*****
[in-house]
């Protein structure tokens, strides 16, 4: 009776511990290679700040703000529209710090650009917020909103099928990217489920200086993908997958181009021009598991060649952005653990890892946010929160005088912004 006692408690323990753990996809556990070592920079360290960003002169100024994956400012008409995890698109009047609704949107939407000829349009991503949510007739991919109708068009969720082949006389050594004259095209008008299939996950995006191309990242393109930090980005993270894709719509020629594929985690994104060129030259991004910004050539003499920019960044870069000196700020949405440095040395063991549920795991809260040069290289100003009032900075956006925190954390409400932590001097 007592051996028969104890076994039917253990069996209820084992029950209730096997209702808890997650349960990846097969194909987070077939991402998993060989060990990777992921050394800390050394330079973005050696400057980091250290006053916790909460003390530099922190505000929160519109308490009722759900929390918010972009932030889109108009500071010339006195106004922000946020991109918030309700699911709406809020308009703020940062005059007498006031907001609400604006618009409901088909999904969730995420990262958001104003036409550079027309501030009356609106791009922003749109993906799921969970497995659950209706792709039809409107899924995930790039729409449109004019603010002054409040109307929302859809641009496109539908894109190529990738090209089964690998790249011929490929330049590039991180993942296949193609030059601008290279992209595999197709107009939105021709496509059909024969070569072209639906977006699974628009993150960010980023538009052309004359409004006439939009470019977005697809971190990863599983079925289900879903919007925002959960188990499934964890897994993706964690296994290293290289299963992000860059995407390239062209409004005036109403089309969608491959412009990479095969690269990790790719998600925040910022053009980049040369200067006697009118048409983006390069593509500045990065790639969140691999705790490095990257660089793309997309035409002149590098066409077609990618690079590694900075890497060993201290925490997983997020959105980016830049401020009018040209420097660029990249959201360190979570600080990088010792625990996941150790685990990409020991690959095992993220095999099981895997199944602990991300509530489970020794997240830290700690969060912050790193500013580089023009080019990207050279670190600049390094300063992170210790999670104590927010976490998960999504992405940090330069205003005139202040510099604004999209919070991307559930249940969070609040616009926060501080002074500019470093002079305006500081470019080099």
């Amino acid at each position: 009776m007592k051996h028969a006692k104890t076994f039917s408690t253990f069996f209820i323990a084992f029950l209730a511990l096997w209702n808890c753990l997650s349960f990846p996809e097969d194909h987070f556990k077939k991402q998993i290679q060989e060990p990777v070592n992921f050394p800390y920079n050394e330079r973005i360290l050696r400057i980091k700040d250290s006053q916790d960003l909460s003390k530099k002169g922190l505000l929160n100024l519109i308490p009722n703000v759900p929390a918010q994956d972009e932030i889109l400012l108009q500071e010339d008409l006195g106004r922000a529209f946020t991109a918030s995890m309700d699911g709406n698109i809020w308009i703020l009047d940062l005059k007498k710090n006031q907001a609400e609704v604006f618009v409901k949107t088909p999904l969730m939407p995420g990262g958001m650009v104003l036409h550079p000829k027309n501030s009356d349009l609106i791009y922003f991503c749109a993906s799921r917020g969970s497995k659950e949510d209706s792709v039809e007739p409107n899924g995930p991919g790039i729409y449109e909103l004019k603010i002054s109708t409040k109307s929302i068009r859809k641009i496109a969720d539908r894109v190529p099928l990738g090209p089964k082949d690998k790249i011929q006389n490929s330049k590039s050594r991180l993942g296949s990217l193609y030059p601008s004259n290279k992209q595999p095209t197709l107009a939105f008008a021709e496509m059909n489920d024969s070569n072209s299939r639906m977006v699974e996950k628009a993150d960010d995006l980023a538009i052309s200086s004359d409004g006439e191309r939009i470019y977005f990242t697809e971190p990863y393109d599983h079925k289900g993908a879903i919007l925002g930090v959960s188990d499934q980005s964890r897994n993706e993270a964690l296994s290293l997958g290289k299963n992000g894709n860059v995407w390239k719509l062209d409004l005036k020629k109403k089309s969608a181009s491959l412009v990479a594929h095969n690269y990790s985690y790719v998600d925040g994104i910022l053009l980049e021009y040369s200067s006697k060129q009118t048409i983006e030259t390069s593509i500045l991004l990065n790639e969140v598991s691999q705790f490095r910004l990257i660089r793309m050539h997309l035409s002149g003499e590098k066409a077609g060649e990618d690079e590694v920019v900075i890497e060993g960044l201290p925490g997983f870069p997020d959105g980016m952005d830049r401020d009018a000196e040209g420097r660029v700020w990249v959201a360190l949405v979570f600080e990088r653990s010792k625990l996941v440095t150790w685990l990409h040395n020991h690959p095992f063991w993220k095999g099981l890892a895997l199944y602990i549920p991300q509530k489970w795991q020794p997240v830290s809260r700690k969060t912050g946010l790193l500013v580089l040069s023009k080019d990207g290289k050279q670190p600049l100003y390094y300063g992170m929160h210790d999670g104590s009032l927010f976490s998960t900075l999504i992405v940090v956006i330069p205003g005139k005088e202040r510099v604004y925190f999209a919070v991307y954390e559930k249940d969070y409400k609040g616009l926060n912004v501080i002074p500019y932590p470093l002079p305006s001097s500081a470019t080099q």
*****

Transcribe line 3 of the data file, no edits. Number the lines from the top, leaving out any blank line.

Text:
């Amino acid at each position: 009776m007592k051996h028969a006692k104890t076994f039917s408690t253990f069996f209820i323990a084992f029950l209730a511990l096997w209702n808890c753990l997650s349960f990846p996809e097969d194909h987070f556990k077939k991402q998993i290679q060989e060990p990777v070592n992921f050394p800390y920079n050394e330079r973005i360290l050696r400057i980091k700040d250290s006053q916790d960003l909460s003390k530099k002169g922190l505000l929160n100024l519109i308490p009722n703000v759900p929390a918010q994956d972009e932030i889109l400012l108009q500071e010339d008409l006195g106004r922000a529209f946020t991109a918030s995890m309700d699911g709406n698109i809020w308009i703020l009047d940062l005059k007498k710090n006031q907001a609400e609704v604006f618009v409901k949107t088909p999904l969730m939407p995420g990262g958001m650009v104003l036409h550079p000829k027309n501030s009356d349009l609106i791009y922003f991503c749109a993906s799921r917020g969970s497995k659950e949510d209706s792709v039809e007739p409107n899924g995930p991919g790039i729409y449109e909103l004019k603010i002054s109708t409040k109307s929302i068009r859809k641009i496109a969720d539908r894109v190529p099928l990738g090209p089964k082949d690998k790249i011929q006389n490929s330049k590039s050594r991180l993942g296949s990217l193609y030059p601008s004259n290279k992209q595999p095209t197709l107009a939105f008008a021709e496509m059909n489920d024969s070569n072209s299939r639906m977006v699974e996950k628009a993150d960010d995006l980023a538009i052309s200086s004359d409004g006439e191309r939009i470019y977005f990242t697809e971190p990863y393109d599983h079925k289900g993908a879903i919007l925002g930090v959960s188990d499934q980005s964890r897994n993706e993270a964690l296994s290293l997958g290289k299963n992000g894709n860059v995407w390239k719509l062209d409004l005036k020629k109403k089309s969608a181009s491959l412009v990479a594929h095969n690269y990790s985690y790719v998600d925040g994104i910022l053009l980049e021009y040369s200067s006697k060129q009118t048409i983006e030259t390069s593509i500045l991004l990065n790639e969140v598991s691999q705790f490095r910004l990257i660089r793309m050539h997309l035409s002149g003499e590098k066409a077609g060649e990618d690079e590694v920019v900075i890497e060993g960044l201290p925490g997983f870069p997020d959105g980016m952005d830049r401020d009018a000196e040209g420097r660029v700020w990249v959201a360190l949405v979570f600080e990088r653990s010792k625990l996941v440095t150790w685990l990409h040395n020991h690959p095992f063991w993220k095999g099981l890892a895997l199944y602990i549920p991300q509530k489970w795991q020794p997240v830290s809260r700690k969060t912050g946010l790193l500013v580089l040069s023009k080019d990207g290289k050279q670190p600049l100003y390094y300063g992170m929160h210790d999670g104590s009032l927010f976490s998960t900075l999504i992405v940090v956006i330069p205003g005139k005088e202040r510099v604004y925190f999209a919070v991307y954390e559930k249940d969070y409400k609040g616009l926060n912004v501080i002074p500019y932590p470093l002079p305006s001097s500081a470019t080099q």